first, while working on the forks of my '90 (!) 600 lc4, I notice some "notches" in the movement from side to side of the steering... I ordered a pair of bearings from the KTM dealer. And the gaskets as well. Took all apart, found out that indeed the almost 20 years old bearings were totally shot :eek1.
Biggest issue was to remove the lower bearing. No way it would move while following the procedure described earlier (remove the outer ring and hit the race with a hammer and screwdriver). I tried cutting the race with a grinder, and it seems the heat produced made it at last get out of there (of course, I managed to slightly damage the stem )
Then I mounted the new bearings flawlessly (27 EUR a piece from KTM), noticing the reference number was indeed not 331274, although it was SKF built. I did not think to write down the numbers, thinking this is the only time I'll ever have to do this...)
Then, I notice a hard spot on the middle position of the steering on my 4000 km :eek1 (that's 2500 miles !) '03 640 Enduro. I assume this one is dead as well - anyone comment on this ?
Anyway, I searched the net to find an alternative solution (no way I'm giving KTM another 50 Eur for that), especially since I probably won't need to change the gaskets this time.
Here's what I found out : 331274 is not in SKF's catalog anymore, and it seems it has been replaced by this : BT1B 328688 AC/Q
I also found this which might be of interest.
These are way cheaper solutions, but please remember : I have not actually tried yet to fit any of these, so don't take it for granted yet
If anyone has used any of those bearing on their KTM Lc4 (they all seem to have the same stem bearings), you are welcome to comment.
I'll probably go for the SKF way, and let you know as soon as done.
All the best
Just regrease the bearings on the '03. Nine times out of ten that brings them back to life. Just drop the whole works enough to wipe out the lower bearing and then wipe in some new grease, do the same up top but pull out the upper, wipe and regrease, tighten everything up and see what you have.
Usually saves a total replacement. When that works and you are feeling good, pull the swing arm and regrease there(don't lose the rollers, I did), then do the pivot. Now pull the sprocket carrier bearing, pop the seals and grease it, do the same for the front wheel bearings working under the lip seals...can't remember if you can get at the rear wheel bearings???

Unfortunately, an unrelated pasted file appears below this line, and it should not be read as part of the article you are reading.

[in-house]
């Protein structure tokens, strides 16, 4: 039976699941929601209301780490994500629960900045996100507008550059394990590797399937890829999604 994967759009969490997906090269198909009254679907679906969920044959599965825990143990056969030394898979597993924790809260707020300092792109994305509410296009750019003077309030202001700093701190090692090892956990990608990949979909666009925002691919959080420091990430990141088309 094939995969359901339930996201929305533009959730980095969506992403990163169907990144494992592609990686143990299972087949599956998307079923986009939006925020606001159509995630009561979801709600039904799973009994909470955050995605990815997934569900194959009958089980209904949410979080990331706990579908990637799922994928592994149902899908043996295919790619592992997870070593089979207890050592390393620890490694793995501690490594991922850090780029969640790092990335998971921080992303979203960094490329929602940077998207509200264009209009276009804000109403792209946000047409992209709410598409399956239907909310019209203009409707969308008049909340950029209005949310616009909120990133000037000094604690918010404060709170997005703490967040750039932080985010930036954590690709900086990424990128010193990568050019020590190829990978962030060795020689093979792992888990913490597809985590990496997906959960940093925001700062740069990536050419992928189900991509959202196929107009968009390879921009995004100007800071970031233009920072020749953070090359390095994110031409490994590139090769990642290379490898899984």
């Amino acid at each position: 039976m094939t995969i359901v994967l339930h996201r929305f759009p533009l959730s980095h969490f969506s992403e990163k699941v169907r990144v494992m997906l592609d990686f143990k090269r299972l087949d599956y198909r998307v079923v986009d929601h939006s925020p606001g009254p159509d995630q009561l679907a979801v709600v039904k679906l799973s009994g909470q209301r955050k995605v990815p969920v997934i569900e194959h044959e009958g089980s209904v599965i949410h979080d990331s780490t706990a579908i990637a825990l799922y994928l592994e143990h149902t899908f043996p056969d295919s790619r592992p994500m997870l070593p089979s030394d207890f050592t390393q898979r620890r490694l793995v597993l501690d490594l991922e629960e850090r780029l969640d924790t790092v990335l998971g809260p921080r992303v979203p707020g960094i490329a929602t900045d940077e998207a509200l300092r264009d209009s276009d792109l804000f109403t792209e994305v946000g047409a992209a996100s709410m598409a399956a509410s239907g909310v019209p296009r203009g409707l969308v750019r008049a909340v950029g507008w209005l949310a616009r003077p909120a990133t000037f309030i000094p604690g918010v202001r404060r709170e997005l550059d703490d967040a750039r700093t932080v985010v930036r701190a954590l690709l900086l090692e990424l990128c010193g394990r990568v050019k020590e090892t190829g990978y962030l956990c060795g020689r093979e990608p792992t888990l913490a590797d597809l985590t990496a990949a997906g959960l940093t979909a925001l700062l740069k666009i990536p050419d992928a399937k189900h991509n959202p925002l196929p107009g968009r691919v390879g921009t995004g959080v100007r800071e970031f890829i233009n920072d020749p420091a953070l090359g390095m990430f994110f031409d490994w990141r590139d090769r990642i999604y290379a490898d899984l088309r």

Change the fork oil, bleed the brakes, you are done.
Thanks bmwktmbill for your comments and advices.
I did most of what you said, except for the swingarm thing...
Now, about the stem bearing, I took everything apart and discovered the top bearing was quite ok, but the lower one was all rusty and could not be saved.
As I said earlier, I ordered a pair of bearings from the SKF dealer :
It cost me 15 EUR (21 USD) for both, and they fit perfectly ! That's cheaper than the KTM deal...
Now, check out what was originally fitted on the bike :
Not a very good picture, the left ref # is L45449, the right is L45410
That's a polish made bearing, maybe this info is worth a search, for those who can find them. Odds are it will be much cheaper as well than the KTM price.
All the best
Just to complement this, I used Koyo L45449/10. US$19 for both of them.
Guys, I need to change the steering head bearings on a Husaberg FE 550.....is it possible to get the lower bearing out without a press??
Makazica, I used the method described here. Worked for me.
Thank you very much.....very usefull!!
I'm going back and forth on whether to tear my front end apart to inspect/clean/replace my bearing.
My bike is a 2000 Enduro with around 5k miles.
I am planning to take it out to Colorado (in my truck) this Sept. for a month of riding, and want to make sure everything is good to go.
I have the bike inside and with the front wheel off the ground the bearing seems real smooth. No notchyness, and moves real freely.
I have other bikes to ride, lots of time, air conditioned work space......
I was also planning to take a look at the swingarm/shock bearings too.
Maybe I should have made this a poll???
do them both just to be safe. the steering head bearing isn't as high a priority as the swing-arm and linkage. at 10yrs of age, i promise it's time to give it some love.